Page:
Totally agreed. No need to test the framework itself. We should trust that the ember and the classes it generates behave as expected. The reason we can trust it is because those classes have awesome unit tests. I trust that ember will wrap my objects in a controller when I specify an itemController because the specs say so.
Custom code we write deserves the same. Like when we replace generated controllers, routes and views with application-specific behavior. We should be able to use TDD, write failing integration test, drop down to into unit tests, then red-green-refactor until the integration tests pass.
For example, let’s say I am coding the blog app from ember guides homepage (https://github.com/tildeio/bloggr-client) and I want to add the edit post feature
Start with Integration test:
I would write a test like: “Given there is an existing post, when I visit the post, click edit, modify it’s contents and click done then my changes should be saved.”
The test is going to drive app from end-user perspective (clicking, etc) and it would fail cause there is no edit button yet.
Now I start writing some unit tests
- PostController#edit() changes isEditing to true
- PostController#doneEditing() changes isEditing to false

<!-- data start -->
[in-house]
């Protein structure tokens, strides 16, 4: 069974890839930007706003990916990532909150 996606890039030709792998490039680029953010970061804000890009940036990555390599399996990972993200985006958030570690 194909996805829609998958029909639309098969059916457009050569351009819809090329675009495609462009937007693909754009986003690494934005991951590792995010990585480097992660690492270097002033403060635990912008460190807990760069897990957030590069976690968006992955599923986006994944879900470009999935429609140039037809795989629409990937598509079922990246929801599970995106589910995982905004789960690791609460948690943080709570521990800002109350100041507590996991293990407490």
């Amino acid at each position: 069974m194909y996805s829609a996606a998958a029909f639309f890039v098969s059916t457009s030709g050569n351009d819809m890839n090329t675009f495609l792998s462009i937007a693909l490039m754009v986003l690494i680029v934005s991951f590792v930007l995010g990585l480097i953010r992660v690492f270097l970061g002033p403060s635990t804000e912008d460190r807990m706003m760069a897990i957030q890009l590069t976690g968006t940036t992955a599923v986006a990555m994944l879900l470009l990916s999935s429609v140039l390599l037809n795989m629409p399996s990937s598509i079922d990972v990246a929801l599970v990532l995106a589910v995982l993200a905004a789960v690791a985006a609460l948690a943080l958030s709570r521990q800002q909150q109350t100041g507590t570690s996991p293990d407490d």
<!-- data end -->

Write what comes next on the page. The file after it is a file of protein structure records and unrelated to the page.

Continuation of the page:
- PostController#doneEditing() sends commit() to store
Might also write one for PostView. Could see skipping this as it really just tests the template. Curious if/how others would test this. Anyway, tests verify that:
- PostView shows edit button when isEditing=false
- PostView shows editor when isEditing=true
Awesome. Mine too actually, at least for the most part.
What would help me (and i hope others) is having patterns and best practices to build from. It’s not rocket science but there are lots of decisions to make. Like for example if/when to test bindings and computed properties. As it stands I feel like I am trying to re-invent the wheel.
I guess what i am wondering is how/when do other people write unit tests for their routes/controllers/views/models? I want to find 3-4 solid examples of each.